What Is He Known For?
As the above section shows, the Bible always describes the archangel Michael in military terms. In Daniel, he fights the “prince of Persia” and it is foretold that he will defend the Israelites in a coming conflict. In Jude, he’s described as fighting Satan over what to do with Moses’ body. In Revelation, he leads angel armies against Satan. Therefore, Michael is a warrior angel, who apparently specializes in fighting dark spiritual forces. The fact that he’s described as leading whole armies in Revelation and fighting against one particular demon in Daniel suggests that Michael fights both on a large scale and on a more local level, depending on what’s needed.
We don’t get exact details about how angels are organized and how many tasks that they can perform. However, the Bible refers multiple times to angels performing tasks that seem to be specialist roles, the one thing that particular angel focuses on doing. Destroyer angels (or “messengers of death”) are mentioned in Job 33:22 and one is sent out to kill Assyrian soldiers preparing to invade Jerusalem (2 Kings 19:35). The angel Gabriel is mentioned in Luke 1 and Daniel 8-9, both times giving messages to people or explaining visions to them, which suggests his particular job is relaying news from God. Since the Bible also talks about powers and principalities attacking the earth (Ephesians 6:12) and alludes many times to the earth as a warzone that God and Satan are fighting over, it makes sense for there to be warrior angels as well.
The term archangel (from Greek, literally “chief angel”) is a theological term to specify that Michael has a senior role over other angels. As Revelation shows, Michael is a general with angel armies under his command. The Bible doesn’t make it clear whether Michael is the only archangel or one of many archangels.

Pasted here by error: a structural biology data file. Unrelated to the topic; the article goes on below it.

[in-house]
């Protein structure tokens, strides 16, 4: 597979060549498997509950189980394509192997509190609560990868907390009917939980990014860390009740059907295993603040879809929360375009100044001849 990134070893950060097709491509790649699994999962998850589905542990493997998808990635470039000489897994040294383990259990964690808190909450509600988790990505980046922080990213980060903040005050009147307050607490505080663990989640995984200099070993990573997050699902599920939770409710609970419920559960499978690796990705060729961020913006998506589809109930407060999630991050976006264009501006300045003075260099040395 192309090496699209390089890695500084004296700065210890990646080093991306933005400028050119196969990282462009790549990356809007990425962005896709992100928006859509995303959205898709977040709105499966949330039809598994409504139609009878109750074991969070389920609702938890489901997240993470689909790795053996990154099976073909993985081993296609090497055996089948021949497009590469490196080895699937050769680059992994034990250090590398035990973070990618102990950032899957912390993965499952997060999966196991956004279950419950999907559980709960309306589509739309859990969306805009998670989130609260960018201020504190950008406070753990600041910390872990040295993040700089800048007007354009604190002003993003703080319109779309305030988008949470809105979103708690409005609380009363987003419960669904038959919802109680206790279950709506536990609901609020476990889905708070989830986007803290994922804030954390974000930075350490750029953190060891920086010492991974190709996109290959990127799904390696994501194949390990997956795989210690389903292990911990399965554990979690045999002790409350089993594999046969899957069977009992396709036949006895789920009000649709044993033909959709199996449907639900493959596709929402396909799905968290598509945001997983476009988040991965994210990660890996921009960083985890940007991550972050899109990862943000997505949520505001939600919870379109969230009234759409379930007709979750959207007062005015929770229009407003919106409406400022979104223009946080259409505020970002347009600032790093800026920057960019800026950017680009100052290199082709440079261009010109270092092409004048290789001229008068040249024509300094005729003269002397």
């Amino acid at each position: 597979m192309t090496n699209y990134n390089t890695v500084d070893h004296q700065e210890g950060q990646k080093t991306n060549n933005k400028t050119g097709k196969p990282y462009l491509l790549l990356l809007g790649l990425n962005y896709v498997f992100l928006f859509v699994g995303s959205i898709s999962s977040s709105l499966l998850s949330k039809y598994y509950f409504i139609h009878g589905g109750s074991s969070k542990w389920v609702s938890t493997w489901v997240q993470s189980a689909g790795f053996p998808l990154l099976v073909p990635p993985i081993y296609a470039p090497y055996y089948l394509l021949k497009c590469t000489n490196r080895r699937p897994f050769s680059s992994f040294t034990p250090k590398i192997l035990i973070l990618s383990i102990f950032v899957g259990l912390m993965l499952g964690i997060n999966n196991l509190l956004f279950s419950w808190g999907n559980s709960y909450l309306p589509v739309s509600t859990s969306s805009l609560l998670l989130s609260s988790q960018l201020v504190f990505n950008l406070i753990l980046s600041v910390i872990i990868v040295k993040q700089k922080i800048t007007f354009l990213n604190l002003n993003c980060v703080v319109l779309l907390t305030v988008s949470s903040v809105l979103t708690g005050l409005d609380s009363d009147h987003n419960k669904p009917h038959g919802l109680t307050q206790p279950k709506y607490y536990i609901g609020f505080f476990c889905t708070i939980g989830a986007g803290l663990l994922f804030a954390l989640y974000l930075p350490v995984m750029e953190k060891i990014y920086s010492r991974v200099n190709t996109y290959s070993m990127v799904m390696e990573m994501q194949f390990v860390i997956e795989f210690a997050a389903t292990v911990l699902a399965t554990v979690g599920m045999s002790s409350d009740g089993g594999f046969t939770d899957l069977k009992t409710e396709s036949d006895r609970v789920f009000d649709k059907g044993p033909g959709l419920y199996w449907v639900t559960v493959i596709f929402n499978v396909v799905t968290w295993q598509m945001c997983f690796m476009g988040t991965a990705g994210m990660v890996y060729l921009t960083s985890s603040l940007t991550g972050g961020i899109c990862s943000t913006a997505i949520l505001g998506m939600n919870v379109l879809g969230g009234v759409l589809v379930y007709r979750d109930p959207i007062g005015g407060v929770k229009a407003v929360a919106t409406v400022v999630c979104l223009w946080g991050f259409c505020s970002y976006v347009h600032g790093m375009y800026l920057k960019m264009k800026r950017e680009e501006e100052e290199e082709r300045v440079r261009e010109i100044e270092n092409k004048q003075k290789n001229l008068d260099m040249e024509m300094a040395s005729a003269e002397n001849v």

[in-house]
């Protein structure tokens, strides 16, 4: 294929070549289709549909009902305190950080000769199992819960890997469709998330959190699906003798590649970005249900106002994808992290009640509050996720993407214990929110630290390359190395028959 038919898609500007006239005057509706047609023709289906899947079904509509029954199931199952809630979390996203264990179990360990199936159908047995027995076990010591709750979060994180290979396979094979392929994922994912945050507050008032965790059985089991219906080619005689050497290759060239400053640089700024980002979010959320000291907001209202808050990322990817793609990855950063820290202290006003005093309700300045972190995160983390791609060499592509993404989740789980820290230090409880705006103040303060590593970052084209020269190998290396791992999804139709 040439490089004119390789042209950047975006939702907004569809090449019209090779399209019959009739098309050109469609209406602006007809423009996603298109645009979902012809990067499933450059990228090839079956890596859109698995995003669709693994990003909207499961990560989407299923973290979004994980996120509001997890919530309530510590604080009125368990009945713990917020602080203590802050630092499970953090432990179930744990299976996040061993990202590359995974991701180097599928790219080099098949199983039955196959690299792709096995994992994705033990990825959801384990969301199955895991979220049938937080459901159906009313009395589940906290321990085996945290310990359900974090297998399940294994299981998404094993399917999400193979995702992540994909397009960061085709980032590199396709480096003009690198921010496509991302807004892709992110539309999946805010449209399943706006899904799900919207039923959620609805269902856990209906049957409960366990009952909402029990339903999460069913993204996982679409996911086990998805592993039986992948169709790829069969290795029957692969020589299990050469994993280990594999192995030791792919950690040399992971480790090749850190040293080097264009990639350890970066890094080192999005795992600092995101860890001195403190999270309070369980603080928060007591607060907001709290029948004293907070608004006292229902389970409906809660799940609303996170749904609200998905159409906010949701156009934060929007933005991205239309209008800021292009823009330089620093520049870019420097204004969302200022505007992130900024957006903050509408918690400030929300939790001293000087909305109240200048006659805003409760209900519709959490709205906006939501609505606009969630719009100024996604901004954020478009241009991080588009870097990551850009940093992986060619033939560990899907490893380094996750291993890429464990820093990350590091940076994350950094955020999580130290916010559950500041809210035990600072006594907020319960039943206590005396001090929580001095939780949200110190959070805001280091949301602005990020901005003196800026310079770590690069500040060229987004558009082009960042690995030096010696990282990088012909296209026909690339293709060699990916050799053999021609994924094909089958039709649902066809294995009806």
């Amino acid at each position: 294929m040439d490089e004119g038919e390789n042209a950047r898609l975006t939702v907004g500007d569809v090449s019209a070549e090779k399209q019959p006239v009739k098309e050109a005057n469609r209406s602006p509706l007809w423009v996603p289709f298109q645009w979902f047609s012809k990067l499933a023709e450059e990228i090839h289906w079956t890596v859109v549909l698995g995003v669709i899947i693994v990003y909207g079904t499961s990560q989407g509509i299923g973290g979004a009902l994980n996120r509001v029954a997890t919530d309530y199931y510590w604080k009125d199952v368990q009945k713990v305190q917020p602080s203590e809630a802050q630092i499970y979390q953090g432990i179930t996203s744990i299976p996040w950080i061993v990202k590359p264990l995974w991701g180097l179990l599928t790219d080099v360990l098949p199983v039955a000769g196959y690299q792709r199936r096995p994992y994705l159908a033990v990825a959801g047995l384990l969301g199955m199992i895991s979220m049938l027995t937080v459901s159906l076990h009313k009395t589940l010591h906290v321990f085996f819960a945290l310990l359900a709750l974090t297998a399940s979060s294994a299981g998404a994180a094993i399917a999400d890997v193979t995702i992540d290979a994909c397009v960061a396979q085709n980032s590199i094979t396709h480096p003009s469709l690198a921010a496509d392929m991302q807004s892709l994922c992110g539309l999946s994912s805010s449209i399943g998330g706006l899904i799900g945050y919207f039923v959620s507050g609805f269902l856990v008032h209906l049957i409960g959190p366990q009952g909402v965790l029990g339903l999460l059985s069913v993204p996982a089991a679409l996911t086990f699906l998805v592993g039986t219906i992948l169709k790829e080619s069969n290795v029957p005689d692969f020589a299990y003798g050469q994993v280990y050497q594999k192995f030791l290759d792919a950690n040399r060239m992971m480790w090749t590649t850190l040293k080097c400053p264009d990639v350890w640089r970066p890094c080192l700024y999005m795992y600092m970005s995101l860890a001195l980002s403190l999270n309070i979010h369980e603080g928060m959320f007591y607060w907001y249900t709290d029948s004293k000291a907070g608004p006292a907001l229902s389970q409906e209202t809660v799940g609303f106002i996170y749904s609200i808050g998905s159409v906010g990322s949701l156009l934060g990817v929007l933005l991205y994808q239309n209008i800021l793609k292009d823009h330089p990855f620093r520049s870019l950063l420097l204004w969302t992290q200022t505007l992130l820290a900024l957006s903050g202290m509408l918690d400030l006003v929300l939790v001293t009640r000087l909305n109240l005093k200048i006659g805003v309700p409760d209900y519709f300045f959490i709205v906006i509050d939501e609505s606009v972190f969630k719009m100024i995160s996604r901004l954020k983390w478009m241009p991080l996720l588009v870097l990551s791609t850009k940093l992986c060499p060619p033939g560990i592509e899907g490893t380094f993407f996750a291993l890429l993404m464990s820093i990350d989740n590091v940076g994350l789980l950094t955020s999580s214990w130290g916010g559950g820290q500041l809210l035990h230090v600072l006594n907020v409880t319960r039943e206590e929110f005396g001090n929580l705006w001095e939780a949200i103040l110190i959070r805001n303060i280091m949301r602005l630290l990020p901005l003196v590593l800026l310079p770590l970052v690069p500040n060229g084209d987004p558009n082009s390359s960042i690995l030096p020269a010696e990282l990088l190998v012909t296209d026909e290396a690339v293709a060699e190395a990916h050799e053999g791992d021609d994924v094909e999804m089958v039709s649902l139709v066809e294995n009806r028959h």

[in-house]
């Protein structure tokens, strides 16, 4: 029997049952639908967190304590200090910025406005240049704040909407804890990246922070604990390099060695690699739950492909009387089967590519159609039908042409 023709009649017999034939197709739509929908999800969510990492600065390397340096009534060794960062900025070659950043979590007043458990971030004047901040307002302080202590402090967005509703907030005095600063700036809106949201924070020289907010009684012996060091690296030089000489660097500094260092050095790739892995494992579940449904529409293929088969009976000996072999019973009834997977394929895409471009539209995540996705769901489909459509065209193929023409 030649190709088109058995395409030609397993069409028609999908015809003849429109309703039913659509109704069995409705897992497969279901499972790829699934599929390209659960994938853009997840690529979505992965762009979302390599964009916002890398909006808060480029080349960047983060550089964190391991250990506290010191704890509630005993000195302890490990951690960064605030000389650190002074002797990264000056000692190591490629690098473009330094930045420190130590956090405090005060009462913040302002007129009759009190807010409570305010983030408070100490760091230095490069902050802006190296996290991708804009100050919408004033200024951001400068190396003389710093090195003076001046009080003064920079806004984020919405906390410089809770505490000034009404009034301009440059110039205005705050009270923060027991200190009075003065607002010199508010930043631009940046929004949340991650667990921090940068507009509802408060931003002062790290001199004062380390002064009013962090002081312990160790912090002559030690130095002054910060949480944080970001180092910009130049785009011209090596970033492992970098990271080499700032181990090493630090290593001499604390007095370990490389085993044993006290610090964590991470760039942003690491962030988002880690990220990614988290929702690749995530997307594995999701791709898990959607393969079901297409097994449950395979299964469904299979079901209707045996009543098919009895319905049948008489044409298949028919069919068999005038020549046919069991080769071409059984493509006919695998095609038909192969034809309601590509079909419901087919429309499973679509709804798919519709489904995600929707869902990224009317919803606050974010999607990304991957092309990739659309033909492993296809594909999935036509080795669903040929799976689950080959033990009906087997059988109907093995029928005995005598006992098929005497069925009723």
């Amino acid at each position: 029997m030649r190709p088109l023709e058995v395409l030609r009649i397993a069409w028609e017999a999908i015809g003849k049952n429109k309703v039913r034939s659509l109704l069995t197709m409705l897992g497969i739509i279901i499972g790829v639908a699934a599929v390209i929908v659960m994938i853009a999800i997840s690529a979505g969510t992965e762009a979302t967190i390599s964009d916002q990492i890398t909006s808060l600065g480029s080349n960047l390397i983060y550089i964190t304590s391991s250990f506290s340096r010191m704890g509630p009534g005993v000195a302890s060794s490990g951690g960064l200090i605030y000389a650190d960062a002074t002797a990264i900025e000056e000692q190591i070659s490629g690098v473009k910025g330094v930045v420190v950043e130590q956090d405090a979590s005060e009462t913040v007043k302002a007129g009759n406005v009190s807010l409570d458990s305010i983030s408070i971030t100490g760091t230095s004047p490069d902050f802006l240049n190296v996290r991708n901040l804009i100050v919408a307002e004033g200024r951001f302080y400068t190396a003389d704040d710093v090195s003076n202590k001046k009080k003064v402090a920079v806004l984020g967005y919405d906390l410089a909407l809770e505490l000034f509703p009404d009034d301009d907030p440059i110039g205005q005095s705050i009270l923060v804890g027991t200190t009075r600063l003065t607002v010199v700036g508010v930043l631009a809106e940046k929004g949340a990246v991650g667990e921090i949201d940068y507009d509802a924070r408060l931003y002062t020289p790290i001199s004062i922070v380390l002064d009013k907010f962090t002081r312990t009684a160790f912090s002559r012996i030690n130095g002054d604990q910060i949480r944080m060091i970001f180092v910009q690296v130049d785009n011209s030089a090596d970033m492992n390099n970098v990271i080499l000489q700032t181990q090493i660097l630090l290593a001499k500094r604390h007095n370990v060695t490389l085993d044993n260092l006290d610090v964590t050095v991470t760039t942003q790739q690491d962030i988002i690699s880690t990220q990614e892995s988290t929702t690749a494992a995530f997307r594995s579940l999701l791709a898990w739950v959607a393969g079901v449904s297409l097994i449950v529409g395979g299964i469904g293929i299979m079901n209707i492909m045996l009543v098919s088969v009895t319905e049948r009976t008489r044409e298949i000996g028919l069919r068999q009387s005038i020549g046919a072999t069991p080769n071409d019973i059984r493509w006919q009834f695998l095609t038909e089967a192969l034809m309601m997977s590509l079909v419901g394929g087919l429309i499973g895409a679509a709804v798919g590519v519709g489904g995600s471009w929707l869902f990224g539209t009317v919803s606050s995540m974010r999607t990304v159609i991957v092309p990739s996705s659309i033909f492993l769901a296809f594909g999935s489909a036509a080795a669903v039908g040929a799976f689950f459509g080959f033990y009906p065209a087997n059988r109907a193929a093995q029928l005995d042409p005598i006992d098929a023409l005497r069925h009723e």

Why Is There a Hierarchy of Angels?
The precise reasons why God has a hierarchy of angels aren’t known to us. However, part of the answer is that God is all-knowing and all-powerful, and as such he is a God of order, not chaos. The extent to which we understand that order is limited because we are mortal and do not know all things. However, God does essentially make sense, and while the earth is tainted by sin, it fits in a universe designed with order and reason. G.K. Chesterton highlights this idea in “The Blue Cross,” his first detective story featuring the character Father Brown. In the last scene, Brown is talking to a thief posing as a priest, and the thief keeps talking pretentiously about other worlds where reason may not exist. Father Brown calls this attack on reason “bad theology” and argues:
“Reason and justice grip the remotest and the loneliest star. Look at those stars. Don’t they look as if they were single diamonds and sapphires? Well, you can imagine any mad botany or geology you please. Think of forests of adamant with leaves of brilliants. Think the moon is a blue moon, a single elephantine sapphire. But don’t fancy that all that frantic astronomy would make the smallest difference to the reason and justice of conduct. On plains of opal, under cliffs cut out of pearl, you would still find a notice-board, ‘Thou shalt not steal.’”
Since God is a God of order, and the universe that he created is a reasoned and ordered place, it should not surprise us that there are layers of organization to things. Even angels have codes they have to follow, responsibilities to fulfill, and chains of command to respect.